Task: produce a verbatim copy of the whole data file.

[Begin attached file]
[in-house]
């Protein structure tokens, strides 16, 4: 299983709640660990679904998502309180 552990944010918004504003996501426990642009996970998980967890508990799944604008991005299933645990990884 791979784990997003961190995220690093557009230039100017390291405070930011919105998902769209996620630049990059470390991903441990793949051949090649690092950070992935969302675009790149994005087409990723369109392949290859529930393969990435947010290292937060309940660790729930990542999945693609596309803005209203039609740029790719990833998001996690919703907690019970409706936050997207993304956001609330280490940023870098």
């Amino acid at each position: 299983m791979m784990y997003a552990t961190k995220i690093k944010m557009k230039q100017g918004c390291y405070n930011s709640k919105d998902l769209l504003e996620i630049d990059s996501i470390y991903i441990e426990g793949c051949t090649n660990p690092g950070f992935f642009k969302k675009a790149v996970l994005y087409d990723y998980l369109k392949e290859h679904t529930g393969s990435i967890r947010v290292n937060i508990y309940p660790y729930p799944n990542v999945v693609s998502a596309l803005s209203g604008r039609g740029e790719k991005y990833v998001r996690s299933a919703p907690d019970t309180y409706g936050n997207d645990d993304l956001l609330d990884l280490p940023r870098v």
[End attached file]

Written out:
[in-house]
């Protein structure tokens, strides 16, 4: 299983709640660990679904998502309180 552990944010918004504003996501426990642009996970998980967890508990799944604008991005299933645990990884 791979784990997003961190995220690093557009230039100017390291405070930011919105998902769209996620630049990059470390991903441990793949051949090649690092950070992935969302675009790149994005087409990723369109392949290859529930393969990435947010290292937060309940660790729930990542999945693609596309803005209203039609740029790719990833998001996690919703907690019970409706936050997207993304956001609330280490940023870098």
């Amino acid at each position: 299983m791979m784990y997003a552990t961190k995220i690093k944010m557009k230039q100017g918004c390291y405070n930011s709640k919105d998902l769209l504003e996620i630049d990059s996501i470390y991903i441990e426990g793949c051949t090649n660990p690092g950070f992935f642009k969302k675009a790149v996970l994005y087409d990723y998980l369109k392949e290859h679904t529930g393969s990435i967890r947010v290292n937060i508990y309940p660790y729930p799944n990542v999945v693609s998502a596309l803005s209203g604008r039609g740029e790719k991005y990833v998001r996690s299933a919703p907690d019970t309180y409706g936050n997207d645990d993304l956001l609330d990884l280490p940023r870098v």